FarmPolicy

November 12, 2019

Farm Bill; Political Notes; EPA Issues; Trade; and the Agricultural Economy

Farm Bill: Direct Payments

Reuters writer Charles Abbott reported yesterday that, “A direct payment subsidy that guarantees farmers $5 billion a year is the most prominent target in agriculture’s complex web of subsidies as budget-cutting Republicans flex their new legislative muscle in the House of Representatives.

Created in 1996, the subsidy is a point of dispute in farm country. Some farm groups want Congress to eliminate direct payments as part of an overhaul of farm policy due next year while others would keep it.

“The new Republican majority says it will unveil in coming weeks how it will cut spending by $60 billion this year. House Budget Committee chairman Paul Ryan says cuts of more than $100 billion would be made in 2012.”

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Farm Bill; Political Notes; Ag Economy; Trade; Biofuels; and Climate Issues

Farm Bill: Crop Insurance

AP writer Steve Karnowski reported yesterday that, “The federal government proposed Thursday to reward farmers who use crop insurance and demonstrate good management practices that limit their losses.

“The awards under the Good Performance Refund plan would average about $1,000 per eligible farmer, and payments would go out in the first quarter, in time to help with spring planting, said William Murphy, administrator of the U.S. Department of Agriculture’s Risk Management Agency. More than 67,000 farmers would be eligible, he said.

The plan will cost about $75 million, but the Federal Crop Insurance Corporation said the benefits will outweigh the costs by promoting sound farming practices that reduce losses, discouraging the filing of small claims and encouraging producers to keep using crop insurance. The agency also said the savings may allow for decreases in future premium rates, reducing costs to farmers and taxpayers who subsidize the federal crop insurance program.”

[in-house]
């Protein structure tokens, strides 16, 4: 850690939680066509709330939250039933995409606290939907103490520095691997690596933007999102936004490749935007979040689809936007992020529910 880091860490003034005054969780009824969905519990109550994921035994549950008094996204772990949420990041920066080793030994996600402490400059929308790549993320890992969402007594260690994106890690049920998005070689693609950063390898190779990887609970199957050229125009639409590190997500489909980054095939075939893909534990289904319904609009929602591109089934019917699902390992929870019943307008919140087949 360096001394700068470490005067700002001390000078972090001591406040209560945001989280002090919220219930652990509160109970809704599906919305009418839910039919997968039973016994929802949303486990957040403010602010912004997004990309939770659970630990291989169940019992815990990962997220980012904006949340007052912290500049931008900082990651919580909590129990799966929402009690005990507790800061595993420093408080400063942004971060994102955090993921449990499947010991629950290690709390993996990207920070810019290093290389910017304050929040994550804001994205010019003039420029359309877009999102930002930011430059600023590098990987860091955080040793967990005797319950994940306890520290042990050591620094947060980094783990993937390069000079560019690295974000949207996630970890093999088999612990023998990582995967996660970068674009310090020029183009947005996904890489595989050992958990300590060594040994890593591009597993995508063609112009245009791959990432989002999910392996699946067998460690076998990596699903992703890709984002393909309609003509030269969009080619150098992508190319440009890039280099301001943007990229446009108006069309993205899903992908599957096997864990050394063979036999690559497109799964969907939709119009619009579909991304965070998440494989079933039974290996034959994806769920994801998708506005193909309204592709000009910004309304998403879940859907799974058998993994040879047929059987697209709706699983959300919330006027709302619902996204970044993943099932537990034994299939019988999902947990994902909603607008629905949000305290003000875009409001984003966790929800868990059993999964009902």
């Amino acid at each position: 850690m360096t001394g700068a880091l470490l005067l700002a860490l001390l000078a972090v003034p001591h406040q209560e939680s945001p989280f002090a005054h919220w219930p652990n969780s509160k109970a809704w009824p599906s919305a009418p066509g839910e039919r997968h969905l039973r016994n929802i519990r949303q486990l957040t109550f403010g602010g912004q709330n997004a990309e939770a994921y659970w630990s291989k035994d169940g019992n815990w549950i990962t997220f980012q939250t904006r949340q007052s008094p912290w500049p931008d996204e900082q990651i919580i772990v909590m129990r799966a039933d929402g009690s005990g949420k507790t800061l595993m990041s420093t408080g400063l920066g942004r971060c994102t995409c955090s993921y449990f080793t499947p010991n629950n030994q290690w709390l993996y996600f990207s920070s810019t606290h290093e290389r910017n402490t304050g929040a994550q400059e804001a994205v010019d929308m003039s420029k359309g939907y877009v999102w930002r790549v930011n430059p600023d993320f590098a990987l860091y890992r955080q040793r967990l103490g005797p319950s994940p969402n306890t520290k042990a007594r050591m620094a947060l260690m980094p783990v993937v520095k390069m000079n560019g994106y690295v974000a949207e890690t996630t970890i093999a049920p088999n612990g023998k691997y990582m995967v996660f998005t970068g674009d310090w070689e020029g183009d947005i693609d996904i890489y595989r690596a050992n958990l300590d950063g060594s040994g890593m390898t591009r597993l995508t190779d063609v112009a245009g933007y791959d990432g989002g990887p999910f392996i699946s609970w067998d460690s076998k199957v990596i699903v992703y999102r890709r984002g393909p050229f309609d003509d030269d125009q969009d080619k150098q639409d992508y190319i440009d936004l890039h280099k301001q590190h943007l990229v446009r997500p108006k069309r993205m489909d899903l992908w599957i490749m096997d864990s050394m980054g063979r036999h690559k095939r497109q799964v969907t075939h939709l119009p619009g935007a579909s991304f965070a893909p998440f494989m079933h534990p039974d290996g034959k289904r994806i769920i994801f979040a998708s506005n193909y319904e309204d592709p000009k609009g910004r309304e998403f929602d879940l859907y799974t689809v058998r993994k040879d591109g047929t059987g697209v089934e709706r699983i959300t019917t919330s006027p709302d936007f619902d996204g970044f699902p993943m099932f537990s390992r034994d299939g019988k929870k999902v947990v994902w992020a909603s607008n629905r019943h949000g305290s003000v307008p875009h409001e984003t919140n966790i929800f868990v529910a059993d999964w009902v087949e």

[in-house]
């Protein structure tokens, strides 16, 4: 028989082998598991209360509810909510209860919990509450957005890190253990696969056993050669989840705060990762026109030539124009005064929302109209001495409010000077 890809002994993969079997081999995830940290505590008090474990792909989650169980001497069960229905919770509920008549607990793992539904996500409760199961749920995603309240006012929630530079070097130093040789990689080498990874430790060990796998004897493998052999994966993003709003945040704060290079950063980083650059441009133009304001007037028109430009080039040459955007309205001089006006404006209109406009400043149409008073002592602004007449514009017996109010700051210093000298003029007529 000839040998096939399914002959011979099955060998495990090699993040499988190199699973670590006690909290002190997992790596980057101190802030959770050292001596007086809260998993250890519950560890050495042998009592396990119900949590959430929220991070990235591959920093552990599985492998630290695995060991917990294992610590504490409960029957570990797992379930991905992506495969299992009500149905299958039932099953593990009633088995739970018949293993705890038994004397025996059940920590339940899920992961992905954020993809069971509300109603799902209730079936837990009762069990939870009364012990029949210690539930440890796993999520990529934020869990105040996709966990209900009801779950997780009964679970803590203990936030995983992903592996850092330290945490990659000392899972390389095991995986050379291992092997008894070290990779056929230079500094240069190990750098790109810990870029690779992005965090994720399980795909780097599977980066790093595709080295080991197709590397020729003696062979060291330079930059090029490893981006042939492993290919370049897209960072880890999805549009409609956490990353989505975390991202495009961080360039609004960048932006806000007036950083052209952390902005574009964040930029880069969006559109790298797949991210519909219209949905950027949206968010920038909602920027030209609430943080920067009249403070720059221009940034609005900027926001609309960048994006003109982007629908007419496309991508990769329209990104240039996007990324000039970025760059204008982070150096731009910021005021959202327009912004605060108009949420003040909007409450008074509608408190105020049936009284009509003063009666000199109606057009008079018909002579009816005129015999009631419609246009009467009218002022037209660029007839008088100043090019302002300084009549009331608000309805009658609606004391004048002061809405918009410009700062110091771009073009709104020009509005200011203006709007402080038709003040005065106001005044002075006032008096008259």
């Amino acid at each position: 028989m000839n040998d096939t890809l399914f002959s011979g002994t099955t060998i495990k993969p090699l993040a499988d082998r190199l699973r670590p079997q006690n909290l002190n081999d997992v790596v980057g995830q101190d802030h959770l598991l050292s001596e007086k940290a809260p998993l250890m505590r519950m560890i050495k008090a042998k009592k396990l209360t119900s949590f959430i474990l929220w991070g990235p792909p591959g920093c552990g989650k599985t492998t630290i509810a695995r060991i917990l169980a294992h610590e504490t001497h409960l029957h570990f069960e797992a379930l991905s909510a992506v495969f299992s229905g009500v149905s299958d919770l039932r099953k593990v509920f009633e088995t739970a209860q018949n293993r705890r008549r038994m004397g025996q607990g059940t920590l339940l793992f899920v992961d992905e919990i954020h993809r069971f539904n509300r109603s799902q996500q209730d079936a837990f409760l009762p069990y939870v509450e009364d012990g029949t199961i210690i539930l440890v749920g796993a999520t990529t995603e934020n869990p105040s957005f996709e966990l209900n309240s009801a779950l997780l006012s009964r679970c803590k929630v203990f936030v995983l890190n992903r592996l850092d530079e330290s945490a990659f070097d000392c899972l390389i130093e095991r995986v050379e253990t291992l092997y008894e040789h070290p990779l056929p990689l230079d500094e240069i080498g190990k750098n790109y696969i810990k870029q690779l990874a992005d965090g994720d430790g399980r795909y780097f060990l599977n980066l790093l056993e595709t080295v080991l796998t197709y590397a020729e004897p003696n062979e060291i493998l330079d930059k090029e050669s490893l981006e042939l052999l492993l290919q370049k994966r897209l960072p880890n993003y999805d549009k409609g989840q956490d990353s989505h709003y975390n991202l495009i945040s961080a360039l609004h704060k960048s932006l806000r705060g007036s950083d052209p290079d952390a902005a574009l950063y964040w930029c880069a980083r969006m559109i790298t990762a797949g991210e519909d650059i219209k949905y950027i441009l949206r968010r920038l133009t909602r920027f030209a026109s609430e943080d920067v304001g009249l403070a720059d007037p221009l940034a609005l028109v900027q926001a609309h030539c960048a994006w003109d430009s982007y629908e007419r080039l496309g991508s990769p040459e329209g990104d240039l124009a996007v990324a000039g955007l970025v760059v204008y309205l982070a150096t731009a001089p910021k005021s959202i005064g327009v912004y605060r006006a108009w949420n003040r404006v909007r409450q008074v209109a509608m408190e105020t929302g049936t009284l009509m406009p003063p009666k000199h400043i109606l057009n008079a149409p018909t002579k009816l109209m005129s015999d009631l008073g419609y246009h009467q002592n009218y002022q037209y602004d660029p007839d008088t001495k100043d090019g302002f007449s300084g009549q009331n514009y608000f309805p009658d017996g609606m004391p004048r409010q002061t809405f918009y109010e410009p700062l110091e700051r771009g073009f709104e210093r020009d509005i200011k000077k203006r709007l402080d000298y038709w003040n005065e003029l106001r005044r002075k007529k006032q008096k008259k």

The AP article added that, “Draft regulations for the program were published in the Federal Register on Thursday. The public comment period ends Jan. 21. Murphy said his agency hopes to issue the final rule in mid-February and send out the checks shortly after that.”

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Ag Economy; Political Notes (Farm Bill); Climate; Animal Agriculture; and Sec. Vilsack

Ag Economy: Global Food Prices, Domestic Land Values; and Farm Income

Alex MacDonald and Liam Pleven reported in today’s Wall Street Journal that, “A prominent indicator of international food prices hit a record high in December, sounding a warning about looming threats to the world’s poor and to global growth.

“The United Nations Food and Agriculture Organization’s monthly food price index rose for the sixth consecutive month to 214.7, topping the previous peak, 213.5, reached in June 2008.

“The index doesn’t measure domestic retail prices, which can be affected by a wide range of factors, including government subsidies. Instead, the index tracks export prices and can still serve as a barometer of what consumers may pay.”

The Journal article pointed out that, “The prior record was set months after violent food riots struck several nations, an experience that is heightening concerns about potential consequences from the current rise.

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Farm Bill; Political Notes; Biofuels; Food Safety; and Climate

Farm Bill